A contract may be defined as a bargain between two or more persons whereby one or more of them undertake to do (or refrain from doing) some act in return for the other parties themselves promising to do (or refraining from doing) some act. A promise is not a contract but in Scotland may still be binding in law.
Although generally the law does not require simple contracts to be written (the exceptions include sales of land and leases over 3 years duration) all contracts negotiated within the sector should be in writing. This is to ensure that the
- Requirements of the institution are clear
- Duties and obligations of both the institution and the supplier are clear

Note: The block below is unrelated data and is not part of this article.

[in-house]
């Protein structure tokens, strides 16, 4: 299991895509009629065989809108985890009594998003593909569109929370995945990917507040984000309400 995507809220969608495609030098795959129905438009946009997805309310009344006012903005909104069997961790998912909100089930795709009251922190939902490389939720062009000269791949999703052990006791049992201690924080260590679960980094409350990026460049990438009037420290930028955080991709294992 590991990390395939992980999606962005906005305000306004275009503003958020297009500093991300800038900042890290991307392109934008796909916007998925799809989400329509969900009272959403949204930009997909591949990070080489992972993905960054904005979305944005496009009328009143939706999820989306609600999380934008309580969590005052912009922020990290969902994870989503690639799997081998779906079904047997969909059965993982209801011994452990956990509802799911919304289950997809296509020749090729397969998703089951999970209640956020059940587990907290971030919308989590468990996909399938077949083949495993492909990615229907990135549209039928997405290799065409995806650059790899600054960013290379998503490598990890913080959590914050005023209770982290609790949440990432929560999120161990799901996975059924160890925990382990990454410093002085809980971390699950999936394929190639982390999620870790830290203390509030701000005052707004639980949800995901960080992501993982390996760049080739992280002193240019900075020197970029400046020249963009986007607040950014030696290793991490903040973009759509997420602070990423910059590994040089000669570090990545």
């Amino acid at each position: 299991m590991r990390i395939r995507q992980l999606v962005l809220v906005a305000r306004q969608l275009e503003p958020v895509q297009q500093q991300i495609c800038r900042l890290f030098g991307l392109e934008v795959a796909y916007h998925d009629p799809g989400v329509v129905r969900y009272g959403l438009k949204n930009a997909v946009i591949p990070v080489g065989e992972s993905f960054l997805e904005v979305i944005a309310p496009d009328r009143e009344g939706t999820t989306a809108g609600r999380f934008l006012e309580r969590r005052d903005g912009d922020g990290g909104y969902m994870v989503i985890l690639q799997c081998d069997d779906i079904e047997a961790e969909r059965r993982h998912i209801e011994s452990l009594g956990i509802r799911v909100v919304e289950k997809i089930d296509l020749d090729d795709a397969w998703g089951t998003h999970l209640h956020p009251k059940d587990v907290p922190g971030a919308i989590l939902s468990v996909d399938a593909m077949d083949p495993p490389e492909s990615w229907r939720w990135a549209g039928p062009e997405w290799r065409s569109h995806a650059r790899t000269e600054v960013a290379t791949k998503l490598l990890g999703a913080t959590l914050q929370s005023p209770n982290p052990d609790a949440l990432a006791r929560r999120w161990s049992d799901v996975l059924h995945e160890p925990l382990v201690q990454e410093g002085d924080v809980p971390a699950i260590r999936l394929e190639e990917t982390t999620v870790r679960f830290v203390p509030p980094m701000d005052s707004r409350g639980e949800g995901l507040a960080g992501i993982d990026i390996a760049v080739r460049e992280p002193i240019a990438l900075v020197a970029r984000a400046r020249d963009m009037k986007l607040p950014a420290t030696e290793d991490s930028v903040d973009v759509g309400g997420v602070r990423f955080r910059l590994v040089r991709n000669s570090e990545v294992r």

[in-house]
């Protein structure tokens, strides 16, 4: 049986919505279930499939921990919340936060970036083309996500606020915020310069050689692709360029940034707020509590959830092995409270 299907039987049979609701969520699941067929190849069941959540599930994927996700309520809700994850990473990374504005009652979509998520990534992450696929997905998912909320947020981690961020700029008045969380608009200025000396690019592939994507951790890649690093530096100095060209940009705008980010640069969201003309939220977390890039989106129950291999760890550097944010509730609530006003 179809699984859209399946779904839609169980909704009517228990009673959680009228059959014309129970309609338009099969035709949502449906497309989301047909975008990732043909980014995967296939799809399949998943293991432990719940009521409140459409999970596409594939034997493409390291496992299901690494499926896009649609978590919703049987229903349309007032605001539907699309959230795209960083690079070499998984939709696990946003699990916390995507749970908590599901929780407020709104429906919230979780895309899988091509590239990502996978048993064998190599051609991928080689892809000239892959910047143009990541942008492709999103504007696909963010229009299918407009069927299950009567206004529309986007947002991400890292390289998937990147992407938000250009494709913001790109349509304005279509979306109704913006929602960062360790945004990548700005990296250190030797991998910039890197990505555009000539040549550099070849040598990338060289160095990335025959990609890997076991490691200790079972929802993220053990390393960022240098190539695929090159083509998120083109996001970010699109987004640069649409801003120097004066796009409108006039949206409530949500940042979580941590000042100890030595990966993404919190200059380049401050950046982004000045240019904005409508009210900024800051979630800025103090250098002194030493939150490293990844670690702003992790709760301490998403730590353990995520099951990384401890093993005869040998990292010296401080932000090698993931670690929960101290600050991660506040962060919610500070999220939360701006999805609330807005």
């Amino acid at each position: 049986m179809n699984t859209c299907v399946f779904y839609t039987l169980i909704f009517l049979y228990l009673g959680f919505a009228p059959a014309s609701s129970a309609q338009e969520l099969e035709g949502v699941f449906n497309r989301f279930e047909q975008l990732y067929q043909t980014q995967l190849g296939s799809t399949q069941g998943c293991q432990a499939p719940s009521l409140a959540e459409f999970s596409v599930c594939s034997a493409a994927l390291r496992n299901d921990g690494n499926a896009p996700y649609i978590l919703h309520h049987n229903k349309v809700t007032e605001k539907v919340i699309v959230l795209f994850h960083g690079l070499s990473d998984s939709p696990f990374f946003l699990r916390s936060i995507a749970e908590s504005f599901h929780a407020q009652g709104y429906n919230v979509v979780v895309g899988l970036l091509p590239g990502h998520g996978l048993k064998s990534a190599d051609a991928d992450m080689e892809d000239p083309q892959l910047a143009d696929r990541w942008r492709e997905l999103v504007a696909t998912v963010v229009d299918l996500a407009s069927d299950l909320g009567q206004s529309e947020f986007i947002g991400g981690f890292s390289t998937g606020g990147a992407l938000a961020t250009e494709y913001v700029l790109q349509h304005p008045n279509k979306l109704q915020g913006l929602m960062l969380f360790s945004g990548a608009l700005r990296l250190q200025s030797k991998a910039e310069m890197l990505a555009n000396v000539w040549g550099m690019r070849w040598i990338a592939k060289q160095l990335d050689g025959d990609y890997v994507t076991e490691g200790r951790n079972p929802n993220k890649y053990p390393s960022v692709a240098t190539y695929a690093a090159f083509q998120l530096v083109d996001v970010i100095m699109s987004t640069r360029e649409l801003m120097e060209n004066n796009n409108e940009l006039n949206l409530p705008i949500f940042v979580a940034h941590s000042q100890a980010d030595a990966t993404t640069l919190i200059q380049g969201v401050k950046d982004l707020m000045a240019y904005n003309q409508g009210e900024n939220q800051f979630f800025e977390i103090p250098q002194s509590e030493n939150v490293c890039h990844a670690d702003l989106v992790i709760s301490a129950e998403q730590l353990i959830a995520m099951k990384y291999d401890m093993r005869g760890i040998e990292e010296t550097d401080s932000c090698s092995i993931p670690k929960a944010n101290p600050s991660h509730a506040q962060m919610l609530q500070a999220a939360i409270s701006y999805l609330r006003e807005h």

- Terms of the contract are clear
This need applies to both the original contract and any subsequent amendments made to it.
Contracts can be legally created and amended by word of mouth or by conduct. Care should be taken in all activities with suppliers or prospective suppliers, so that your work or actions do not change the contract unintentionally.
Therefore, when seeking information for use in, say, a grant application it is important to ensure that you do not give any indication that you are promising, or undertaking to purchase the product from the supplier providing the indicative prices.
Where agreement is reached over the telephone, for example, this should be recorded by a confirmatory instruction giving the other party the opportunity to agree or dispute the record, thereby clarifying the precise terms of the contract.
For example, after obtaining prices by telephone or face to face, record these on the purchase order to XYZ Ltd and mark it accordingly ie prices agreed between Mr X, XYZ Ltd and Ms A, 29 February 2012.